One of the most fascinating and fantastic stories in Genesis is the story of Joseph. If you remember the family tree from Genesis from Sunday School, it goes like this: Abraham and Sarah – called to be a blessing - had an interesting journey with God, but they also, in their late age, had a son named Isaac, who is also called to be a blessing. Isaac and Rebekah carry on the covenant of God and had a son name Jacob. Jacob and Rachel had a son named Joseph. This is where we get to our Scripture for today, Genesis 37:  

2This is the story of the family of Jacob. Joseph, being seventeen years old, was shepherding the flock with his brothers; he was a helper to the sons of Bilhah and Zilpah, his father’s wives; and Joseph brought a bad report of them to their father. 3Now Israel (another name for Jacob) loved Joseph more than any other of his children, because he was the son of his old age; and he (Jacob) had made him (Joseph) a long robe with sleeves. 4But when his brothers saw that their father loved him more than all his brothers, they hated him, and could not speak peaceably to him.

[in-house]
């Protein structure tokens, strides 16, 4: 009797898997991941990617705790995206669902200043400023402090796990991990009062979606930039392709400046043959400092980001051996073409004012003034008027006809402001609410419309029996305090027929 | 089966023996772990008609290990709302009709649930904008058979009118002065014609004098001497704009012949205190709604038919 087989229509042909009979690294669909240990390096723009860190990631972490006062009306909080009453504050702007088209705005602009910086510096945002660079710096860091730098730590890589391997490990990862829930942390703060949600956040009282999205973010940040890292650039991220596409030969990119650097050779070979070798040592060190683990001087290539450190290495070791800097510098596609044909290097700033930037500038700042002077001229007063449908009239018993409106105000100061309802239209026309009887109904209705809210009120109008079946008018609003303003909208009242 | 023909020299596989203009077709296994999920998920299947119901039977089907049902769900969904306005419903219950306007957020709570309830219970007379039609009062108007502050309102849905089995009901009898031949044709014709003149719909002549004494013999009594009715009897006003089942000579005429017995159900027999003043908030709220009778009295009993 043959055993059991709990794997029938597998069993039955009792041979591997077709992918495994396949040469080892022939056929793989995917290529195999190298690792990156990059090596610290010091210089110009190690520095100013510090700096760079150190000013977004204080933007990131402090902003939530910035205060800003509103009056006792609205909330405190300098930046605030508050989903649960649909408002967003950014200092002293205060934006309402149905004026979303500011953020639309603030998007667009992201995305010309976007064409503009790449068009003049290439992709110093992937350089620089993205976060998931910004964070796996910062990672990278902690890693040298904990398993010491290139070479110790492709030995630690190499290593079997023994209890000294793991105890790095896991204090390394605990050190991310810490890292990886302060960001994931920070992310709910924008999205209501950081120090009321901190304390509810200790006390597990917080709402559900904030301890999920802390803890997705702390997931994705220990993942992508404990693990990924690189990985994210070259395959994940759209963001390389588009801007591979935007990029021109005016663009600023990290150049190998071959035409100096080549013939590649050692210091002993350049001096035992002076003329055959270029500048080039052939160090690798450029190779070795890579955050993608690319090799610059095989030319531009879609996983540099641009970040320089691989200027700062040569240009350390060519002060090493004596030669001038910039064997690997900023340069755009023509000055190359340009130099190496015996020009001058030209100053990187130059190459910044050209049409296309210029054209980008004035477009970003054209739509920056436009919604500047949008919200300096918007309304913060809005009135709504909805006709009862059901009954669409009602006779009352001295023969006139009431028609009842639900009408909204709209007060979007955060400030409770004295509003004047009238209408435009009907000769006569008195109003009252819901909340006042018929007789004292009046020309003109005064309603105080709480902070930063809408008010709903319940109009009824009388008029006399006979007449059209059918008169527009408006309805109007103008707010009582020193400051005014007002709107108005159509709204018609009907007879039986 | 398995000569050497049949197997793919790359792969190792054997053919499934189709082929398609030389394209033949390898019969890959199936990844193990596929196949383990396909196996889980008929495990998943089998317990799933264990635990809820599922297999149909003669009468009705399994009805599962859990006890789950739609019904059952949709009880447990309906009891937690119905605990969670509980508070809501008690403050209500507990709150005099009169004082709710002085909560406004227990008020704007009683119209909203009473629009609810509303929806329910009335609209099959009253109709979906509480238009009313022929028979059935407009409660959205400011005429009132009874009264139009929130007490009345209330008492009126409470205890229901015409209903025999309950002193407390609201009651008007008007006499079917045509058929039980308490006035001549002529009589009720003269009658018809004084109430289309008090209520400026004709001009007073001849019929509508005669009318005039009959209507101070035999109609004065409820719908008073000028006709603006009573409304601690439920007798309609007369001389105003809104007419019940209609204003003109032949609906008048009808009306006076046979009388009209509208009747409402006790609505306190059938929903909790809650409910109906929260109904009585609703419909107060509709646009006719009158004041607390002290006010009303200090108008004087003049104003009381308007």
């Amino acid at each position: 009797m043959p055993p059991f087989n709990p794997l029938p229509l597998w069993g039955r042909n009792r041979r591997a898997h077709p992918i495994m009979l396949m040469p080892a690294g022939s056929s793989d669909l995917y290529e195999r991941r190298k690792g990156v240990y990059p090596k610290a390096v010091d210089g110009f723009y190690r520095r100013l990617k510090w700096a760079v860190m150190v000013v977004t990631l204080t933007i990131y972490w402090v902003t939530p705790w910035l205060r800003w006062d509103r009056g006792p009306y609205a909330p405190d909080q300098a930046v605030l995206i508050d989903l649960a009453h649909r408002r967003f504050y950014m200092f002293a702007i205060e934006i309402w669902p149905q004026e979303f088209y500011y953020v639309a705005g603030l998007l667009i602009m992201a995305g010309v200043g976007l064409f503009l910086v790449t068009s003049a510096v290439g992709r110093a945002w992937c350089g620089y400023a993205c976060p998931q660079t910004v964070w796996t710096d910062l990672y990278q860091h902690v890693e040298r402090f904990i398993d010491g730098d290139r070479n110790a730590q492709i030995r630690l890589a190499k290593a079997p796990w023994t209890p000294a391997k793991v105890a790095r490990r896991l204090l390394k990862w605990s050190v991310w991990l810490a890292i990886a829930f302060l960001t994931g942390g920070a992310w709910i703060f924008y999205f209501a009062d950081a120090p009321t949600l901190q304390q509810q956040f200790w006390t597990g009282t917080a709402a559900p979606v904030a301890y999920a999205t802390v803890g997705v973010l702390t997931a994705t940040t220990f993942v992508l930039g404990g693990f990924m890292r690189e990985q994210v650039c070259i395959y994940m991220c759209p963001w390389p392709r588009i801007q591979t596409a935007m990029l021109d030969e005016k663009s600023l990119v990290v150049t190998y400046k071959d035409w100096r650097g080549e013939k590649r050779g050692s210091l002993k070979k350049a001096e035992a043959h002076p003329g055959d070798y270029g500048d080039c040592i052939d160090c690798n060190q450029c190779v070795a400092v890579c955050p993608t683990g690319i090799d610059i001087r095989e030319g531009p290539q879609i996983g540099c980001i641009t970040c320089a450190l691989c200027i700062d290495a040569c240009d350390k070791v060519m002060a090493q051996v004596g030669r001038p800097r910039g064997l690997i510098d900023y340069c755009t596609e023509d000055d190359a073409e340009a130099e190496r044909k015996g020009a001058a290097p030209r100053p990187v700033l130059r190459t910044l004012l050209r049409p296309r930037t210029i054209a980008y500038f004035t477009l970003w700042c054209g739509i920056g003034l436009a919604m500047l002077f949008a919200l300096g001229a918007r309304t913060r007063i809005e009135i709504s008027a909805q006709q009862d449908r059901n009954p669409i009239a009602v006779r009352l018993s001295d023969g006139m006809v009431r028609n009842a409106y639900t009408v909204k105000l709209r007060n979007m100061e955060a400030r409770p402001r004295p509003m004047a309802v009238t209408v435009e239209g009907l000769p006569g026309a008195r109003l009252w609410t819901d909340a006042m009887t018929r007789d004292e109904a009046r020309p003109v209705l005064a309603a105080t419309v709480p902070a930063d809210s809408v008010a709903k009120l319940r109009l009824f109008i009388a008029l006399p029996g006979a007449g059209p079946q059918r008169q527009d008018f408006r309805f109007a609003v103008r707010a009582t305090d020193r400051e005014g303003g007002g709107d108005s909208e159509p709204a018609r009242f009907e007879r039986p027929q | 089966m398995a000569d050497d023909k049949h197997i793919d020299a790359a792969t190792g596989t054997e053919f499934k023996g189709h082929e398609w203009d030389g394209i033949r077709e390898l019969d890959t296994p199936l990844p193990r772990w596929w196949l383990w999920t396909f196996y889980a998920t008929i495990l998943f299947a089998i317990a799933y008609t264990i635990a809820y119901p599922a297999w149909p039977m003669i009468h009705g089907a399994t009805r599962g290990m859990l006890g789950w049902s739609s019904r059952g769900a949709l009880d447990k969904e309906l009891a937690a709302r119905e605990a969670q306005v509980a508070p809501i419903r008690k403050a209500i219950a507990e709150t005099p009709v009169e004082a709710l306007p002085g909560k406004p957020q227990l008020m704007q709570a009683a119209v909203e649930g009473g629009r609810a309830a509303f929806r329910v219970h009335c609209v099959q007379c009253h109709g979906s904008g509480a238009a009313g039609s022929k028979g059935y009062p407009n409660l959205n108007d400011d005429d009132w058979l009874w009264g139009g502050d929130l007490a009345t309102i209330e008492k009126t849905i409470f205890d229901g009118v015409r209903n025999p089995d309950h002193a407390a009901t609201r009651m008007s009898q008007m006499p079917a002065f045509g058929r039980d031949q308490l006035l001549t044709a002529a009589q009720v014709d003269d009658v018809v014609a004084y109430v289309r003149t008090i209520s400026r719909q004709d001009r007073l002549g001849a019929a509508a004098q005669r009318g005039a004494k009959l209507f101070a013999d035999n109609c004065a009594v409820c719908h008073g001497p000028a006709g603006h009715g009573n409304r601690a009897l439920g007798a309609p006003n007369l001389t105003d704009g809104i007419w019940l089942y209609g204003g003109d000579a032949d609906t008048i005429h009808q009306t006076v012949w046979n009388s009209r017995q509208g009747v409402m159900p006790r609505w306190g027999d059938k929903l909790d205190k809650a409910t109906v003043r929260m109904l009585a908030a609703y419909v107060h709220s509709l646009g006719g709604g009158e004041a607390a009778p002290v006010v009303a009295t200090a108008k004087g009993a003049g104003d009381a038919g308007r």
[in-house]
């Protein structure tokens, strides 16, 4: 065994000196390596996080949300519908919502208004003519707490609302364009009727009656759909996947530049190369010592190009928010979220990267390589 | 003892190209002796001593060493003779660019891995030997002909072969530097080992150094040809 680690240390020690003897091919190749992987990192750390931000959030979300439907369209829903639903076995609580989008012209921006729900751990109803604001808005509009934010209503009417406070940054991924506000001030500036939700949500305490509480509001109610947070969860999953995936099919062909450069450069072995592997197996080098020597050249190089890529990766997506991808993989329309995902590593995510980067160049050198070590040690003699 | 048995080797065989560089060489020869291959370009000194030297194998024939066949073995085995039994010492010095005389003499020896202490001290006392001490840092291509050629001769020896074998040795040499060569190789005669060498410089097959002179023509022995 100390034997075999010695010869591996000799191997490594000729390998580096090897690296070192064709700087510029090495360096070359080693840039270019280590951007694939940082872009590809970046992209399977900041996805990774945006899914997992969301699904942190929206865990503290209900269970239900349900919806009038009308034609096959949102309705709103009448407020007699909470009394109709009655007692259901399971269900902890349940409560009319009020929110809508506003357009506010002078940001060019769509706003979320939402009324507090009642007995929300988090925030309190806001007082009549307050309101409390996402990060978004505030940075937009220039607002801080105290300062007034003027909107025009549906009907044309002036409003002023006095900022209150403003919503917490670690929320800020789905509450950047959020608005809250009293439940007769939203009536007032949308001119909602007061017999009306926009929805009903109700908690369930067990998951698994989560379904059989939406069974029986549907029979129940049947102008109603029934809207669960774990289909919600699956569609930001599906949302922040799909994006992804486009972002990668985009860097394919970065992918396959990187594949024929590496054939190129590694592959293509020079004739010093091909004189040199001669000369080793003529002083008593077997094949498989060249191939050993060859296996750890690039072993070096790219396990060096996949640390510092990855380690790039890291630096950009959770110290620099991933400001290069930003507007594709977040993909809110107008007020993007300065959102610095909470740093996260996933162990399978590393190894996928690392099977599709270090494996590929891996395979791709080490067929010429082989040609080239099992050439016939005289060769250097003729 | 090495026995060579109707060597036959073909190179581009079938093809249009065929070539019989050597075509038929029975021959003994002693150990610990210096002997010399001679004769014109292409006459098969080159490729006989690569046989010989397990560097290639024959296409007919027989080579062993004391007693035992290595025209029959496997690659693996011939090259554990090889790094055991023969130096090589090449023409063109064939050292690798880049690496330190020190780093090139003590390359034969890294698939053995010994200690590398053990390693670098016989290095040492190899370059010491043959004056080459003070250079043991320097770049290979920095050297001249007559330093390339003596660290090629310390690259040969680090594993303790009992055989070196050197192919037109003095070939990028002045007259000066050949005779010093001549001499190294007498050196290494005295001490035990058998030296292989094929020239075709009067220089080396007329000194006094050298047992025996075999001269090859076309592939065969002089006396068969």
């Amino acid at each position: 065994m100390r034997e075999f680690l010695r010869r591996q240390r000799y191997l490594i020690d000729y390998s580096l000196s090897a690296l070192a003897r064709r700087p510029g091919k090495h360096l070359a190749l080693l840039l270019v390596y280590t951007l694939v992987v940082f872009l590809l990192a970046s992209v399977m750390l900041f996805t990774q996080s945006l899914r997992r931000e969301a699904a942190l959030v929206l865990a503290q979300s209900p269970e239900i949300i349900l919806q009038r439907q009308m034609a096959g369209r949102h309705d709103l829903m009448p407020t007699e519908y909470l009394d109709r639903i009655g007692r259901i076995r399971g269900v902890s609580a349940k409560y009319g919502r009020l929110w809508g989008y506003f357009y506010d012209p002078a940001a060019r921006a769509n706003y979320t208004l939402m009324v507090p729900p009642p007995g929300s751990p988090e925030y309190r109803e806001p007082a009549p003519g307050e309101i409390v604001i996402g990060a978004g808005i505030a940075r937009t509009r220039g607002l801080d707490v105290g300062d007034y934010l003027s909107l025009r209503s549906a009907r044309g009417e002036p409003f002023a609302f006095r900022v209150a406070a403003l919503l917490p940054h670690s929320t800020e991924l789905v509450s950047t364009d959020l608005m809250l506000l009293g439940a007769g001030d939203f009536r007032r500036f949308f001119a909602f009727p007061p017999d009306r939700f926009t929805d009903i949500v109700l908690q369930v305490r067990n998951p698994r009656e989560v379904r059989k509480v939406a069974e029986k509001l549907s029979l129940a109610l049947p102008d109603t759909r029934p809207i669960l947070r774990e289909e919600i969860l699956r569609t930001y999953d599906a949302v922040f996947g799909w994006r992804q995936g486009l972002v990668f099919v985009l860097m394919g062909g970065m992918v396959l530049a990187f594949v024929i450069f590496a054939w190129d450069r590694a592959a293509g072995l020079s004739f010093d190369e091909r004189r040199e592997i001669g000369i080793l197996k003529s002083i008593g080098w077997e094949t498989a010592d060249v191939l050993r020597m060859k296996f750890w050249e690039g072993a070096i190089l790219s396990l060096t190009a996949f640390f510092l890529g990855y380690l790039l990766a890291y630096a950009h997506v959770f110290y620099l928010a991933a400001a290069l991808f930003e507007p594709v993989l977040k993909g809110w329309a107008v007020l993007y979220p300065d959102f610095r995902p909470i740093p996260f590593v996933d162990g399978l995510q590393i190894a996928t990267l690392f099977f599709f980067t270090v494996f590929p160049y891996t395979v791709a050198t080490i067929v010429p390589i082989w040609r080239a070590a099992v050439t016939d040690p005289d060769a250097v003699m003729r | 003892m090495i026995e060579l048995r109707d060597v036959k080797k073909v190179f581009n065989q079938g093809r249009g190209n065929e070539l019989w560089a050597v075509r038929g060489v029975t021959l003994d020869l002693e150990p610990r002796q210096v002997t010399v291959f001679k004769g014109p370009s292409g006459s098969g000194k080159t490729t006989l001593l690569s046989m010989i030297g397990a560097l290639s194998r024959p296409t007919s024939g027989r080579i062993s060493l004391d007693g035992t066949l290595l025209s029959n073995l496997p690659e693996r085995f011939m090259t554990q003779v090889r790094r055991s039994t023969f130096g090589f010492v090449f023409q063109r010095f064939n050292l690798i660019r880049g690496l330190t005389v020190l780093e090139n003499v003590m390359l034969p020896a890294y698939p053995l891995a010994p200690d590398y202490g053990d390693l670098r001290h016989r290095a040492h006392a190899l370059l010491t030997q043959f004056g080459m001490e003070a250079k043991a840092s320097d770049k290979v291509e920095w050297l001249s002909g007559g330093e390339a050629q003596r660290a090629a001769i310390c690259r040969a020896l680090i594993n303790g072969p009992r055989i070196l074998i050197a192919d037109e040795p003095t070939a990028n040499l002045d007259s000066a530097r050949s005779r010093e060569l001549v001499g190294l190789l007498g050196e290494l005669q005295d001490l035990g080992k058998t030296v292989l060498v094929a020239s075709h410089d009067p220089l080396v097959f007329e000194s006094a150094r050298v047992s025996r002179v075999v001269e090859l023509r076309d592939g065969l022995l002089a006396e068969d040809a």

5Once Joseph had a dream, and when he told it to his brothers, they hated him even more. 6He said to them, “Listen to this dream that I dreamed. 7There we were, binding sheaves in the field. Suddenly my sheaf rose and stood upright; then your sheaves gathered around it, and bowed down to my sheaf.” 8His brothers said to him, “Are you indeed to reign over us? Are you indeed to have dominion over us?” So they hated him even more because of his dreams and his words. 


(Some time later) 19They said to one another, “Here comes this dreamer. 20Come now, let us kill him and throw him into one of the pits; then we shall say that a wild animal has devoured him, and we shall see what will become of his dreams.” 21But when Reuben heard it, he delivered him out of their hands, saying, “Let us not take his life.” 22Reuben said to them, “Shed no blood; throw him into this pit here in the wilderness, but lay no hand on him” —that he might rescue him out of their hand and restore him to his father.